An organization for the blind has sued the city of Chicago for failing to install pedestrian signals that emit sounds signaling when it is safe to cross the street.
The American Council of the Blind of Metropolitan Chicago, a nonprofit advocacy group, along with three blind people who live or work in the city, filed a suit in federal court this week, alleging that the lack of so-called accessible pedestrian signals “dangerously diminishes” the ability of blind pedestrians to safely navigate the city.
“I’m pretty much constantly worried,” said Ann Brash, one of the plaintiffs and a member of the council, who lives in La Grange but has worked downtown since 1975.
Brash said in an interview that she was almost hit by a bus two years ago while trying to cross at the corner of Madison and Jefferson streets. Other pedestrians pulled her back in the nick of time, but her white cane was split in two.
“It was a really terrifying incident,” said Brash, who has been blind since birth. “If there had been an accessible traffic signal I wouldn’t have gone across the street at the wrong time.”
Jelena Kolic, a lawyer for the council and the three people, said that they tried for years to get the city to commit to a plan for installing the signals and filed the suit because there was little progress. The suit seeks no money, but demands that the city install the signals.
Out of about 2,672 intersections with traffic signals in Chicago, only 11 convey any information to people with vision-related disabilities, the lawsuit alleges. An example of an older type of signal can be found at Roosevelt Road and Wood Street, and gives out a chirping sound, the suit said.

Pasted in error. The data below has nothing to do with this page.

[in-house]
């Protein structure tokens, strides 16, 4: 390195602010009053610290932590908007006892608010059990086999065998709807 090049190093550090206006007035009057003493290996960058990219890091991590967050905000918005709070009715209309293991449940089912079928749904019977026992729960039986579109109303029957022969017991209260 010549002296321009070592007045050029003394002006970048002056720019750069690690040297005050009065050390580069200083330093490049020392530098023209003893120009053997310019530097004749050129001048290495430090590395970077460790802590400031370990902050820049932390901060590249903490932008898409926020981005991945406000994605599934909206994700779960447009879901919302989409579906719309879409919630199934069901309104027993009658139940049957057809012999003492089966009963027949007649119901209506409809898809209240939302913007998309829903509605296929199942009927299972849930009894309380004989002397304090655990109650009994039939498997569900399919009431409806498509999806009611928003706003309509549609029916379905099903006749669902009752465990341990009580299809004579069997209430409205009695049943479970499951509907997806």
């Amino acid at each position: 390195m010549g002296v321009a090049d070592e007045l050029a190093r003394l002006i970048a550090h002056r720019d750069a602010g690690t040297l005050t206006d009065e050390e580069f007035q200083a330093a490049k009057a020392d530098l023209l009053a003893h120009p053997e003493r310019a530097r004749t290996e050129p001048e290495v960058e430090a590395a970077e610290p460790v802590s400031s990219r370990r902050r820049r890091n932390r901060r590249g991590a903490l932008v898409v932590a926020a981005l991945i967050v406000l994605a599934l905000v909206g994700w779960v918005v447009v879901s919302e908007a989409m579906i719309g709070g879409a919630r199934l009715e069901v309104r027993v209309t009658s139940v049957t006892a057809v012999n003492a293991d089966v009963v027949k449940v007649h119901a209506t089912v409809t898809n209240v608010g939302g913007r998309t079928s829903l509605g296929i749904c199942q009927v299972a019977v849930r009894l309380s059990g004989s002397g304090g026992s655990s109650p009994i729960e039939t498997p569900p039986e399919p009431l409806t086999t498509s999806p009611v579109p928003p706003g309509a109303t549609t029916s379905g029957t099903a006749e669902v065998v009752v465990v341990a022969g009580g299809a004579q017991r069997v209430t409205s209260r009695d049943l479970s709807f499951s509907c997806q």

The suit alleges that in 2015, Chicago received a grant from the Regional Transportation Authority to install accessible pedestrian signals at Clinton, Canal, Washington and Madison streets in the Loop, but they have not been installed and a timeline for putting them in remains unclear.
Blind pedestrians are forced to resort to “workarounds” such as asking help from strangers, or attempting to follow sighted pedestrians, who may cross against the lights, the suit alleges.
Transportation department spokesman Michael Claffey said the city does not comment on pending litigation. However, he said the department is working with the Mayor’s Office for People with Disabilities to incorporate accessible pedestrian signals into new construction projects.
The department announced in July that it will add accessible pedestrian signals at at least 100 intersections over the next two years.
Brash said that downtown streets have become more complicated and busier in the last 40 years, making it even more difficult for the blind. She said that other cities, such as Phoenix and Los Angeles, have accessible signals.